February 2014

Section 108 of the Jump Start Our Business Startups Actrequired the

Study states more studies required - similar to a punt?
Photo by Duke University Archives

SEC to undertake a study of the disclosure requirements of Regulation S-K. Specifically, the statute mandated that the SEC shall:

conduct a review of its Regulation S-K to—

  1. comprehensively analyze the current registration requirements of such regulation; and
  2. determine how such requirements can be updated to modernize and simplify the registration process and reduce the costs and other burdens associated with these requirements for issuers who are emerging growth companies.

In addition, the JOBS Act required that the SEC report to Congress its specific recommendations on how to streamline the registration process in order to make it more efficient and less burdensome for prospective issuers who qualify as emerging growth companies.

That report was released not too long ago on December 20, 2013. However, it seems like the Commission elected to punt on the second part of the legislative mandate (i.e., to provide specifics), at least for now. Unfortunately, as is so often the case with governmental studies, the primary recommendation by the SEC Staff was to conduct further studies and investigations.  While disclosure reform is complex (and may be politically charged), further studies is not what investors or the capital markets need.  Too much money is spent on preparing duplicative and meaningless disclosures.

The report describes in great detail the history and evolution of the disclosure requirements contained in Regulation S-K – the primary source of disclosure requirements for registration statements and periodic reports filed by public companies with the SEC. All of this is well and good for government regulation historians and SEC buffs, but it provides nothing of real value to companies that are or may become subject to these rules and requirements. However, the report provides no real useful guidance to Congress (which may be the point if the SEC would rather control the reform process itself rather than have Congress control the process). Presumably, Congress had included this section in the JOBS Act for a specific purpose: Continue Reading 4th and 108, SEC elects to punt on Regulation S-K disclosure reform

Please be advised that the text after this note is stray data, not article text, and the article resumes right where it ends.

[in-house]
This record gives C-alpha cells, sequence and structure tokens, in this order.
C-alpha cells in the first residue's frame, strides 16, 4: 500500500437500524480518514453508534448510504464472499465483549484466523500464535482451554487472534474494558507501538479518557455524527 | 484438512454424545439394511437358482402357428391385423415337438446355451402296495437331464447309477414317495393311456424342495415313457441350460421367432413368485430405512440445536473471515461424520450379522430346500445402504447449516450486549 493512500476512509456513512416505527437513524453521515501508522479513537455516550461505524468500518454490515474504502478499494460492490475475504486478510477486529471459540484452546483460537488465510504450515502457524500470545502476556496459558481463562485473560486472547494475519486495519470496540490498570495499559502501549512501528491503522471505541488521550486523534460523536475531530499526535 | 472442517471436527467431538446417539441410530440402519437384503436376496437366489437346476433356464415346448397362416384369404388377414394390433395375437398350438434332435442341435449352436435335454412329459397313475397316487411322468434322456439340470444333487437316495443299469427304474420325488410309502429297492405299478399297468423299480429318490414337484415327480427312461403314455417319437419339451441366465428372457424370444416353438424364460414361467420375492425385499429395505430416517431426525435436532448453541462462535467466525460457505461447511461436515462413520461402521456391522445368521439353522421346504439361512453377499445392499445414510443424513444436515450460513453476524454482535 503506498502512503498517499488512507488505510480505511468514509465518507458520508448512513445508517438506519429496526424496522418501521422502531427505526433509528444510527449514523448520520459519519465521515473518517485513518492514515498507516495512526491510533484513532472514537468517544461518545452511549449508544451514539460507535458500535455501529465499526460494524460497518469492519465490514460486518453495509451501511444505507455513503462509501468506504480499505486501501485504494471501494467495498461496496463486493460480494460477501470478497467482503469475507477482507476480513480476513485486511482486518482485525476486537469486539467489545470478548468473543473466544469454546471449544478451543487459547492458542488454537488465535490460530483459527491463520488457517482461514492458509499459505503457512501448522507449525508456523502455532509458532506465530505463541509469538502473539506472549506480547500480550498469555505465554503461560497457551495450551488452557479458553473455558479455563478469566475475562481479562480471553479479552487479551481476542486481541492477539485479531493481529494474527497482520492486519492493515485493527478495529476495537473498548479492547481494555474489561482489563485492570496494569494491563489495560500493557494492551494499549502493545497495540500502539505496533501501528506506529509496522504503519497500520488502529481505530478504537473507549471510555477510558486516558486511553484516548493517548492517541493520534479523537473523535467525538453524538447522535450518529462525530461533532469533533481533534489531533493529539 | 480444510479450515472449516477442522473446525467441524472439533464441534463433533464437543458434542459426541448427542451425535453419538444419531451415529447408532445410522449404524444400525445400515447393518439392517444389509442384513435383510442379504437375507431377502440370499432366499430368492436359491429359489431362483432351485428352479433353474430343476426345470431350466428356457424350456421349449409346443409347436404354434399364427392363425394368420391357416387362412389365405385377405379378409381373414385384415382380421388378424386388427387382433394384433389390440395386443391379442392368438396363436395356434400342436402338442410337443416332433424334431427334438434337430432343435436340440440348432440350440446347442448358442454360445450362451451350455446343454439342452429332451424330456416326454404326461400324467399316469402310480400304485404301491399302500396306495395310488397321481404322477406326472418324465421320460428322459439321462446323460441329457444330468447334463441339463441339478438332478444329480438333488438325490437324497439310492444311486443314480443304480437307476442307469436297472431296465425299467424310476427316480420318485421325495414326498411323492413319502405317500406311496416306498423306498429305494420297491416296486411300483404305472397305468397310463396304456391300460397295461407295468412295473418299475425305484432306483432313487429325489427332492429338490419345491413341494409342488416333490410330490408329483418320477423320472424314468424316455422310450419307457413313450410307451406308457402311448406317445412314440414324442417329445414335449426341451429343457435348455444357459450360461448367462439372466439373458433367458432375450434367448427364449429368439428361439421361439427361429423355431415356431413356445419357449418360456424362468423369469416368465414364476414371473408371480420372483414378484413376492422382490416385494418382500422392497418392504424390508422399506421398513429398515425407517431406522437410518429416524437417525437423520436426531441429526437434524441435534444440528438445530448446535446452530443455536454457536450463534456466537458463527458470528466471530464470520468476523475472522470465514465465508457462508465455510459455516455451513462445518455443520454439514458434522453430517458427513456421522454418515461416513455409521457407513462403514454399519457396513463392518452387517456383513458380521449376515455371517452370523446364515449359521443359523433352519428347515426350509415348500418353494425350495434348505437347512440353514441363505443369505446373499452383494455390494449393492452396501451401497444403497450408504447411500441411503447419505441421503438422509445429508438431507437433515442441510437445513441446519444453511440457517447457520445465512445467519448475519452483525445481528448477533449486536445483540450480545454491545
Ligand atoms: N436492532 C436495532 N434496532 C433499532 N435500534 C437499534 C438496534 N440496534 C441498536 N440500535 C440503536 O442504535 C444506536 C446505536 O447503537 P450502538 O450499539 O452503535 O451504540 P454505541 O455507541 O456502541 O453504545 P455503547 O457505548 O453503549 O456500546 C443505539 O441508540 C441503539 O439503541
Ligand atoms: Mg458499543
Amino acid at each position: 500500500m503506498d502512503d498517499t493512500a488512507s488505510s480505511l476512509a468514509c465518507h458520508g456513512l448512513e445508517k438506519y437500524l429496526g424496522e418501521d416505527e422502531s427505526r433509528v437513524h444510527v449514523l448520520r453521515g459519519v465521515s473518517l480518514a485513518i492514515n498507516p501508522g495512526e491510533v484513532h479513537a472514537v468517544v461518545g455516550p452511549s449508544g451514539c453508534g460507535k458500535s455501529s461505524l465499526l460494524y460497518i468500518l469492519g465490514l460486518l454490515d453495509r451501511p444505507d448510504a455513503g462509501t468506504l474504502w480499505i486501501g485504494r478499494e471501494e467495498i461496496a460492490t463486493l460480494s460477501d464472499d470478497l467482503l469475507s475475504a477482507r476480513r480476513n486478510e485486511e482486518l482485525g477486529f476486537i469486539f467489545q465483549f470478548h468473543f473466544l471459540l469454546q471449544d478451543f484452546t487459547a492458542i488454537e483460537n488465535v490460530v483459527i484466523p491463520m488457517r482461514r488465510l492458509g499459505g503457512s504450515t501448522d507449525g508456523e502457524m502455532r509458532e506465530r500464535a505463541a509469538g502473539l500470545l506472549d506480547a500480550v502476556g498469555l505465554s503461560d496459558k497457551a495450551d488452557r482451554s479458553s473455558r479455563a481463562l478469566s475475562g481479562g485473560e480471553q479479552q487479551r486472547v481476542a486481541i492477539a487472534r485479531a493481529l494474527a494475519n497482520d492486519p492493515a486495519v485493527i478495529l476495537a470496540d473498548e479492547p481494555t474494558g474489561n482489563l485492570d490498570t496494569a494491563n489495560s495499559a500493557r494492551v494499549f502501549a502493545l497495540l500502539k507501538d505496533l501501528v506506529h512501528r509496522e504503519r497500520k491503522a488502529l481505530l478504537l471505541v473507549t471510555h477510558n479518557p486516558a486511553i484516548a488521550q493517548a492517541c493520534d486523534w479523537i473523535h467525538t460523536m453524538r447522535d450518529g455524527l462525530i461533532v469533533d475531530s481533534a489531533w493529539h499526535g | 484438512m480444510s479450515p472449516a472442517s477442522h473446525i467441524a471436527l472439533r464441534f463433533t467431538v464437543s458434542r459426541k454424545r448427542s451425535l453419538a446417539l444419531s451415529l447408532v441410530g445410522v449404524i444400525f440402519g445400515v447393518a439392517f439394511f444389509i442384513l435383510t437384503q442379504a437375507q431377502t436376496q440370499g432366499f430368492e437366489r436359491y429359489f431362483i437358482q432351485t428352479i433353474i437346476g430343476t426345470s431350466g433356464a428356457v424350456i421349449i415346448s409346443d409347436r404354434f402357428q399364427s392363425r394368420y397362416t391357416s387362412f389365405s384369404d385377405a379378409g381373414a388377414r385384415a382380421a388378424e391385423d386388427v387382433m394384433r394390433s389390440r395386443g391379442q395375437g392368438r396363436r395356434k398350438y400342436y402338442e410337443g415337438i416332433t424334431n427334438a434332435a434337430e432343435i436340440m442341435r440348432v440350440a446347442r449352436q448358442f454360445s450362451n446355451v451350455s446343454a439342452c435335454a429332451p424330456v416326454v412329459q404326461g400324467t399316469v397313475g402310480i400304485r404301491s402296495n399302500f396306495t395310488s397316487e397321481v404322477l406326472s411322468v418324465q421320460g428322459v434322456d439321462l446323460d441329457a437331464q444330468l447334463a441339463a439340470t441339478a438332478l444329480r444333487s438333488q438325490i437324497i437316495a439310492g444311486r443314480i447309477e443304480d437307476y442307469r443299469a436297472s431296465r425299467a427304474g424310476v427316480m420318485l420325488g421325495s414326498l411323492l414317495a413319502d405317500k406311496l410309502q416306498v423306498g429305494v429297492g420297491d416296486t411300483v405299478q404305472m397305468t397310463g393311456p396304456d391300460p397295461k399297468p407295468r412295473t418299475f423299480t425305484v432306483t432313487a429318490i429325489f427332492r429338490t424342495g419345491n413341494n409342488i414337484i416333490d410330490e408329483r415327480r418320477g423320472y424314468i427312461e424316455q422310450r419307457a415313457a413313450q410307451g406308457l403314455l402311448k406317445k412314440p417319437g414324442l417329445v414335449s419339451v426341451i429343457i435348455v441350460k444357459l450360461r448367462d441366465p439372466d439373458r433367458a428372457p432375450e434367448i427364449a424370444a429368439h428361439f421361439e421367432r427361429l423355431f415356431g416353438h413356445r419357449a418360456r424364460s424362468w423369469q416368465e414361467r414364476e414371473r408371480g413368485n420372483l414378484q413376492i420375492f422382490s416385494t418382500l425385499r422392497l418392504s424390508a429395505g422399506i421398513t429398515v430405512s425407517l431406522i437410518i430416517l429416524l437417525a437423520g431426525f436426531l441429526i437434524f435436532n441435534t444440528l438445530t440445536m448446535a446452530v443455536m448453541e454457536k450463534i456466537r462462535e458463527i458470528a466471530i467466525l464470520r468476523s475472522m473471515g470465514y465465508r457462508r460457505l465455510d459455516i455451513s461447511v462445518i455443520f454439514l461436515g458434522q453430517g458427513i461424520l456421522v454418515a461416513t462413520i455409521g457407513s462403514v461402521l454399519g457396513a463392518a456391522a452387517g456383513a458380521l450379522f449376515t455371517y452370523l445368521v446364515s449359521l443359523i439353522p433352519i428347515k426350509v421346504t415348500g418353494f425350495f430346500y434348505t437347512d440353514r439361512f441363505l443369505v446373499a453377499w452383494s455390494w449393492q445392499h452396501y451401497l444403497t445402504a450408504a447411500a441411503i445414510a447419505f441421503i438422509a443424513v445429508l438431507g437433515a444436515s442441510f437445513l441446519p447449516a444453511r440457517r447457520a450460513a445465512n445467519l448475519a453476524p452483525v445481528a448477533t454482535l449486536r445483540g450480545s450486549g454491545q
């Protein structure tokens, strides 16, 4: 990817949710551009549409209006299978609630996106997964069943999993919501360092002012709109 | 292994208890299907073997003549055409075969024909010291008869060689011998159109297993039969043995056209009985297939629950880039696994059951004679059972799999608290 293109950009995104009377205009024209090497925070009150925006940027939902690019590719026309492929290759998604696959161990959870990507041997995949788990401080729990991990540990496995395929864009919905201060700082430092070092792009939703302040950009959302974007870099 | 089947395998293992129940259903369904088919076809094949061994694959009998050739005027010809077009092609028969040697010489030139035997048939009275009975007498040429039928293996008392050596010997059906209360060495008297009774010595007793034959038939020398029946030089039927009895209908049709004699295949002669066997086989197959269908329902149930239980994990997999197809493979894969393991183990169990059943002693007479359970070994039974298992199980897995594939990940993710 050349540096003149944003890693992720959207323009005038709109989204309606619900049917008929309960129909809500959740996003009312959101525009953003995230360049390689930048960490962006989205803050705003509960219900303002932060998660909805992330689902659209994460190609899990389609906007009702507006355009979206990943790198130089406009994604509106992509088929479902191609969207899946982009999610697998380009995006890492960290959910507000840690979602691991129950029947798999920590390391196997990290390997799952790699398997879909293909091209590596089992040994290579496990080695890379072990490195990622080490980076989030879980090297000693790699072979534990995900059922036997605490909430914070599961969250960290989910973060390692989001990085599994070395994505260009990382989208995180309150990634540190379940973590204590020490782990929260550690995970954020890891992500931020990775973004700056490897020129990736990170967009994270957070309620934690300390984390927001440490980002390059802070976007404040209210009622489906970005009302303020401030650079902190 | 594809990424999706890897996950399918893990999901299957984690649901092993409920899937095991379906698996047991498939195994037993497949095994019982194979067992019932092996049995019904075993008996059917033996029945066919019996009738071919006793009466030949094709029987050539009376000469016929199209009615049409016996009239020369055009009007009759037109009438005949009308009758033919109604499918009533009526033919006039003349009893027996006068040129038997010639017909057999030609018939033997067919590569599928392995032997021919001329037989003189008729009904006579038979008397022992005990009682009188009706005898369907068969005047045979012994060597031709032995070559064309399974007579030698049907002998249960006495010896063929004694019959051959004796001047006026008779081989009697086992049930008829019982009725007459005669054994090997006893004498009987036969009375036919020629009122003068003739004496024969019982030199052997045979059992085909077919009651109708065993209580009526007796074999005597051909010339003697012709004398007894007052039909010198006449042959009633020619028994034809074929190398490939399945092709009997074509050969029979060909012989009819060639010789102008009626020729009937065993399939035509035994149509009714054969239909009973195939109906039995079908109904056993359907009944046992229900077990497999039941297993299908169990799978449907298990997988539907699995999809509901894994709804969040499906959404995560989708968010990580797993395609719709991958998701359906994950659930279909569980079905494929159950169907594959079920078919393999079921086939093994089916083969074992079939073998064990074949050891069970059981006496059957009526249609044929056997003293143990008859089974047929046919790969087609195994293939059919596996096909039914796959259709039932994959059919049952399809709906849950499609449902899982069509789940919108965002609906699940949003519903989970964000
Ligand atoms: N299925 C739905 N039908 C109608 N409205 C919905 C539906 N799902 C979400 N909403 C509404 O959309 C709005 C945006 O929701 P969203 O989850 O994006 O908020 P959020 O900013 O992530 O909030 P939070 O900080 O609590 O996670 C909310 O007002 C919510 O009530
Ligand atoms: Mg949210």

Last shot for JOBS Act?
Photo by Ksionic

The Jumpstart Our Business Startups (JOBS) Act was enacted on April 5, 2012 with much fanfare and high expectations. The JOBS Act was designed, in part, to help “Emerging Growth Companies” (annual revenues less than $1 billion) gain greater access to growth capital while reducing regulatory restrictions, compliance requirements, and costs. The JOBS Act was welcomed by a business community which was just emerging from a brutal recession and starved for growth capital. The general reaction to the JOBS Act has been disappointment and a feeling that the JOBS Act has failed to live up to its advance billing. With the proposed Regulation A+ still to come, however, the JOBS Act may at last provide some real financing opportunities for private companies seeking growth capital. For background on the JOBS Act see our Emerging Growth Companies Task Force page.

There is no doubt that some good things have come out of the JOBS Act as its various rules have become effective. The elimination of the ban on general solicitation and advertising for some private offerings may prove very helpful to companies trying to find potential investors. The confidential filing of initial public offering documents (which allows a company to file IPO documents and work with the SEC on a confidential basis to resolve problems before the documents become public) has been extremely popular. The maximum number of shareholders that a private company can have before it must register and report as a public company has increased. This allows large private companies to stay private longer, avoiding the dilemma that Facebook and other companies faced. Finally, issuers of securities are now allowed to “test the waters” in some circumstances to determine potential investor interest in an offering before undertaking it. All of these are positive items, but they have not caused a significant increase in successful financing activity.

So what is Regulation A+ and why do we care? This proposed Regulation is one of the last major rulemaking proposals available under the JOBS Act. The SEC voted on December 18, 2013 to propose new rules under the existing Regulation A that would substantially increase the potential for substantial financing transactions conducted under Regulation A. While we haven’t seen the final rules and likely won’t see them for some time, these proposals have been much anticipated in the corporate finance community because of the Continue Reading Regulation A+: Last gasp of the JOBS Act